A nervous energy courses through the fabric of Dumb (even in their slower songs) that is also very reminiscent of Parquet Courts; this is in no small part bolstered by Rossino’s word-drunk lyrics and the slacker/genius dichotomy embedded in both the words and their delivery. A love for the marriage of high-concept themes disguised as messy punk-ish songs is the slightly fraying thread between both groups.
But while much of the best writing from Courts songwriters Andrew Savage and Austin Brown are usually indicative of the strength of narrative -- as fractured and off-center as it sometimes is -- an auspicious stream-of-consciousness informs the words Rossino sings. On “Cowboy,” there’s the image of bounty hunter wearing a drawl, Stetson and chaps who ends up sounding like they’re making their way through a late-’80s rap battle. Porcelain buttons and inflation calculators dance around on “Soft Seam,” and apparitions are found tough to extinguish on “Roast Beef.” They are all tied together by another shade of green, the rotting, moldy hue of capitalistic dependency; relationships are ruined and nerves are worn to strips, all in the pursuit of the green dollar.
But the themes are always strong within: Asking wealthy friends for money, the nagging voice of envy droning on in the back of the mind of his characters, the endless expanse of strip malls covering the terrain. Someone somewhere is always either chasing or seeing green.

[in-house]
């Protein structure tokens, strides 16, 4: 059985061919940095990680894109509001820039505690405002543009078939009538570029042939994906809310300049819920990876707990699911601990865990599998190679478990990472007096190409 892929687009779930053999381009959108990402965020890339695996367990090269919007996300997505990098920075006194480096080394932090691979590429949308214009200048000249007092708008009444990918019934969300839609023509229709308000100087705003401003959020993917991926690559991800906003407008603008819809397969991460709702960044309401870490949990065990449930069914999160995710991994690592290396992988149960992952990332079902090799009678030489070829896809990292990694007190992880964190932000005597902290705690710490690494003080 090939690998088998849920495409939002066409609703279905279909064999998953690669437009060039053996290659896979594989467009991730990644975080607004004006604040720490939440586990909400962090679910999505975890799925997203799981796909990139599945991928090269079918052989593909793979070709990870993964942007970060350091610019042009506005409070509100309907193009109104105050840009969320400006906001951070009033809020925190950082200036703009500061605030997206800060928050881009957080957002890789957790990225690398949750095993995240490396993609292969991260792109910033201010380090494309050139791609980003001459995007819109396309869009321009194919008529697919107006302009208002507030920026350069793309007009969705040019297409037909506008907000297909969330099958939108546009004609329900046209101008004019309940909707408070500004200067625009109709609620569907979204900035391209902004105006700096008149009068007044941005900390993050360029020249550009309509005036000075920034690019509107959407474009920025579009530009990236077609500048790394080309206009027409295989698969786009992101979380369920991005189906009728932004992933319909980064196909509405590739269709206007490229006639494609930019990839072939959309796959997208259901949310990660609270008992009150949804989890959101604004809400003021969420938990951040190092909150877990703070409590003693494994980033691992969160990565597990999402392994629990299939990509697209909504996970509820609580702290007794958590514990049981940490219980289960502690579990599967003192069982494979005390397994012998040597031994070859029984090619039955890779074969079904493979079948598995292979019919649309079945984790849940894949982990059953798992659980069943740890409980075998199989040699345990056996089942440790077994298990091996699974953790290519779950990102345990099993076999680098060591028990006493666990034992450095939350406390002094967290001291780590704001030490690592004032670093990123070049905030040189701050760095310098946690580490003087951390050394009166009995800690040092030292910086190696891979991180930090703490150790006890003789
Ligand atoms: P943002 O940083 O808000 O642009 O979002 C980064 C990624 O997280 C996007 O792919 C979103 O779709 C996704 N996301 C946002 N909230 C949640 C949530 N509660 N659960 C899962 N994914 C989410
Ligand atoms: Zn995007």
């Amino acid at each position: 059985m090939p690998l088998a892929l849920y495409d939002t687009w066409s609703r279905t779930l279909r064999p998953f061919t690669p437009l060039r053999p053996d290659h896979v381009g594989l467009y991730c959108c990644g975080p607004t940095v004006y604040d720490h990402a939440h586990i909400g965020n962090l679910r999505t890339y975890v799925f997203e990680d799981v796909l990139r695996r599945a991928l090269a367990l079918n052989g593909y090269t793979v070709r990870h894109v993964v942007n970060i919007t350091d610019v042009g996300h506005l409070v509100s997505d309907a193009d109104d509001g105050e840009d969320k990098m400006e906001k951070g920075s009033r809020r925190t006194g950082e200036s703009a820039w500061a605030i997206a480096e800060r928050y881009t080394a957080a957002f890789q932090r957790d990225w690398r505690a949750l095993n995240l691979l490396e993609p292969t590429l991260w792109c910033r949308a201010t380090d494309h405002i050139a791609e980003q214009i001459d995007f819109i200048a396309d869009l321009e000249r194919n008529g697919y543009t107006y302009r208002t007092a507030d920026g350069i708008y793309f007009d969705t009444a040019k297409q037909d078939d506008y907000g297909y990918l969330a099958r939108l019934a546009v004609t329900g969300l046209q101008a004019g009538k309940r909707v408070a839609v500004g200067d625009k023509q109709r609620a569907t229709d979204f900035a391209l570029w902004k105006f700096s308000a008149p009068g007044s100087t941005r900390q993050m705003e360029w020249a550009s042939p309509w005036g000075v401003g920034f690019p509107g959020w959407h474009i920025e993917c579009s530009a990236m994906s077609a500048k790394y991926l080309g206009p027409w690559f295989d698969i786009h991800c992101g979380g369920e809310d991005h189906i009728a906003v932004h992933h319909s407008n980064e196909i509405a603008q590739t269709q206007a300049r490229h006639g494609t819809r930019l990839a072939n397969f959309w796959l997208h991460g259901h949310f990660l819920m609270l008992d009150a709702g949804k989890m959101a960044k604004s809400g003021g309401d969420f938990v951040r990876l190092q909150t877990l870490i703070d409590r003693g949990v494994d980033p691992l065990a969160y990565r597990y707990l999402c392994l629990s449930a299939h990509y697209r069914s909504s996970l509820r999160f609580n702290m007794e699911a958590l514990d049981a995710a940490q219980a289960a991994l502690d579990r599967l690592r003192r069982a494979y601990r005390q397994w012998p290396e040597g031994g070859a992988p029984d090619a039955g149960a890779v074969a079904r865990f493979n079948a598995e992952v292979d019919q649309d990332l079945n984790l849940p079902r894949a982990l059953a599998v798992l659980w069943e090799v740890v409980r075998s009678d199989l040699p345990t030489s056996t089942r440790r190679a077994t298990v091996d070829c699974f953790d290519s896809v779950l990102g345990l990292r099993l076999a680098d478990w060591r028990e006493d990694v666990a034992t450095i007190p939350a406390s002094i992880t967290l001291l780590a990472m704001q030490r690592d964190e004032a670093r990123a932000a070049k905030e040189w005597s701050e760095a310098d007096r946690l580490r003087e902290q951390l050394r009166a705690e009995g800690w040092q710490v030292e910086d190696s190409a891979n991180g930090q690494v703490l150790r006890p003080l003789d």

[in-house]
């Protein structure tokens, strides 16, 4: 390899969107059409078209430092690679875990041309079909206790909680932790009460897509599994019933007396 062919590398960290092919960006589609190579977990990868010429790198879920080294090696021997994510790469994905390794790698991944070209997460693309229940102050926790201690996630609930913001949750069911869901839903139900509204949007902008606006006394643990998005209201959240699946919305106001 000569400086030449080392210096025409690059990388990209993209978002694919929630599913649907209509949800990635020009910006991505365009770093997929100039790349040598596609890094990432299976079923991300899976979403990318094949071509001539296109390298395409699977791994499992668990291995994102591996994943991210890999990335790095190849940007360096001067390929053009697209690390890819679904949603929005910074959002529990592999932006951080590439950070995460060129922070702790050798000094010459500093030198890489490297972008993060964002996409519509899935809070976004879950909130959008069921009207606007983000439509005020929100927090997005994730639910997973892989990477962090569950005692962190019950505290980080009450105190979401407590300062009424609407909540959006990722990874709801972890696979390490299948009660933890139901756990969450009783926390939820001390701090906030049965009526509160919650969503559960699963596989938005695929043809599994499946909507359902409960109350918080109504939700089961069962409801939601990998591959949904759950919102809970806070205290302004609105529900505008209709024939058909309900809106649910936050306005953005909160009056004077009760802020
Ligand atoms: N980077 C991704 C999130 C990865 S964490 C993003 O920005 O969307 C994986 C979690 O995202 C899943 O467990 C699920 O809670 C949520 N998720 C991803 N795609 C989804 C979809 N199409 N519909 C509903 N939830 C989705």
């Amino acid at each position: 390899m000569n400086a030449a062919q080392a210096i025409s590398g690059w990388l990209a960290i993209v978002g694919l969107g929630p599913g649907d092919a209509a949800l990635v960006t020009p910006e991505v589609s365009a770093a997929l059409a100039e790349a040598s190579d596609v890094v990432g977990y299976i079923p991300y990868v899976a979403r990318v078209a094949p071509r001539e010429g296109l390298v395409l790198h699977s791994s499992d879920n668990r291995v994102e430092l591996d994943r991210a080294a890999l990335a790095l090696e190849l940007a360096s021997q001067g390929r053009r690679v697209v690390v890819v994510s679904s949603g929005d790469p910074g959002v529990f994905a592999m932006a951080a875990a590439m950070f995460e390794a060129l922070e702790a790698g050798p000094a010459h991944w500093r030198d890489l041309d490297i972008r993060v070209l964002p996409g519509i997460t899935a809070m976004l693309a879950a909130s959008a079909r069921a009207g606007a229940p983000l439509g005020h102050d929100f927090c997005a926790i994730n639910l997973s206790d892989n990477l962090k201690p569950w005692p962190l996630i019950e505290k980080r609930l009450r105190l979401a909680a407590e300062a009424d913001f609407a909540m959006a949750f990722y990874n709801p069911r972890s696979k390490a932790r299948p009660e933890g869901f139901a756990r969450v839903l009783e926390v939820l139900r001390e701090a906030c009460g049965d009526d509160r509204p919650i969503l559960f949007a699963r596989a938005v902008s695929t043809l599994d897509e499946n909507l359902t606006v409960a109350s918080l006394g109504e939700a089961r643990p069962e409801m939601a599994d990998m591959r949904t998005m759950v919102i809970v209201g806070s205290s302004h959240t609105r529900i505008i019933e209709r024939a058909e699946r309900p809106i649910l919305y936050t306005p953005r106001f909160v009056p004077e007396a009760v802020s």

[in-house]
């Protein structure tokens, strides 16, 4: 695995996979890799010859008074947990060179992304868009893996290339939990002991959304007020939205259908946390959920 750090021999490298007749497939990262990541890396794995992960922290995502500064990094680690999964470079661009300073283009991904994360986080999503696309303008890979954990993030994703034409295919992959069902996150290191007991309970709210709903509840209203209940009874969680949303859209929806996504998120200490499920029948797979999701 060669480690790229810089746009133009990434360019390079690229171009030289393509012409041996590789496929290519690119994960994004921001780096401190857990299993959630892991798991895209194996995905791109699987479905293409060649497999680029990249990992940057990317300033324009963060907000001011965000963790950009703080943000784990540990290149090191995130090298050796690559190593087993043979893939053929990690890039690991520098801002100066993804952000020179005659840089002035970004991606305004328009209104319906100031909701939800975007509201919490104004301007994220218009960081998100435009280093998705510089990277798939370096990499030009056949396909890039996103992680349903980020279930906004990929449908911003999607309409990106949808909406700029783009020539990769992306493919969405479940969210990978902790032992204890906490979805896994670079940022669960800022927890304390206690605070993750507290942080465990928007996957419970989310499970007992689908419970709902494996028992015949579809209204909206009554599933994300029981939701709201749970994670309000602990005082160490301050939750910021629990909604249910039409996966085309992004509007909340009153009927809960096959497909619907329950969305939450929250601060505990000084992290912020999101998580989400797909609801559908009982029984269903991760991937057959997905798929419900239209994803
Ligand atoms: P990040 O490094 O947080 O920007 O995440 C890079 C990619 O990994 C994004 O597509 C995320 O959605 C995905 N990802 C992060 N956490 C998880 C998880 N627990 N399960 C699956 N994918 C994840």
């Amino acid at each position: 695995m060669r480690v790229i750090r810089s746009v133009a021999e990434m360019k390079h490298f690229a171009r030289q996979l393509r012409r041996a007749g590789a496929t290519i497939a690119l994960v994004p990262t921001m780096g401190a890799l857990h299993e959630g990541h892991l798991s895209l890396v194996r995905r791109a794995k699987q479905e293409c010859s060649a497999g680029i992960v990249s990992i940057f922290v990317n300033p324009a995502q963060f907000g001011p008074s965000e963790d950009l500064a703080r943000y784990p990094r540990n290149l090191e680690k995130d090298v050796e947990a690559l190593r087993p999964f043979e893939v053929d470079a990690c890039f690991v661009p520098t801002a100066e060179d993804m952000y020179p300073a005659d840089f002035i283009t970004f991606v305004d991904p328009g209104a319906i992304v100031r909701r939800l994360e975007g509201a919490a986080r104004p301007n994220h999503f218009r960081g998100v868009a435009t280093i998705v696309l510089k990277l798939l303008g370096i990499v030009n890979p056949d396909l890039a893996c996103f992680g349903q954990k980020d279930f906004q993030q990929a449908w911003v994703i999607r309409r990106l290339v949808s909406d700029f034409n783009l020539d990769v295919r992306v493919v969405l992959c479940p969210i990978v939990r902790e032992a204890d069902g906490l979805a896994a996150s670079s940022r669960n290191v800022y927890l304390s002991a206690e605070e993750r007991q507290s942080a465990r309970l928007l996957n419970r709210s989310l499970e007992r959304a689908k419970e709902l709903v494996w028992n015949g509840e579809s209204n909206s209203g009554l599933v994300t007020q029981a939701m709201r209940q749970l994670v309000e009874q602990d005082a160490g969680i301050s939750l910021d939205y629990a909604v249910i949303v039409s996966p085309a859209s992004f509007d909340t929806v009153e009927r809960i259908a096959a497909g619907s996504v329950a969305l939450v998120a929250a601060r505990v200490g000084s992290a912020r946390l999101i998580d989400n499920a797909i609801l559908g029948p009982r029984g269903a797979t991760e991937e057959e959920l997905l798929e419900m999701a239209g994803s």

Knife Knights Sign to Sub Pop, Release Single "Give You Game"
It's safe to say Ishmael Butler and Erik Blood have a high familiarity with each other's work process. The Seattle music icon and the former titleholder of Seattle's hardest working producer (a title relinquished in his move to Los Angeles) have worked together extensively on Shabazz Palaces projects, which somewhat inevitably led to the two of them pairing up as the experimental pop group Knife Knights. Their debut salvo, "Give You Game," is an eerie, addictive, and naturally spacey bounce, featuring the twisting syllables of Stas THEE Boss and the silky vocals of Marquetta Miller. As for the video, I'm not going to give anything away; I'll only say depending on how strict your office is about such things, it's probably NSFW.
Read more about the epic pairing of Knife Knights and "Give You Game" via Sub Pop.
Perry Porter Drops Short Film Titled "Channel Surfing"
Tacoma's Perry Porter is an artist across multiple mediums; he's a painter, a rapper, a classically-trained drummer. His evocative vision extends itself to the forum of filmmaking with a five-minute quasi-sampler of tracks from his excellent full-length project Channel Surfing, replete with French subtitles, scenic views of the Seattle skyline, a pretty dope Frida Kahlo shirt, the world's most foreboding barcade, a young woman inhaling puffs from a Juul (which I hear is all the rage these days), a tribute to PaRappa the Rapper, indoor murals, and Porter's charismatic vocals (including a shout out to Spanaway). Read more about the film at City Arts.
A Seattle underground supergroup of sorts, Big Bite take most of the best parts of Northwest rock music, stir them all around, and kick them up along with a cloud of dust. Their eponymous debut full-length is indicative of both their alchemy and ability to veer away from formula.
On the first new full-length under the beloved Dear Nora moniker in almost twelve years, Katy Davidson's songs are as riveting and alluring as they've ever been.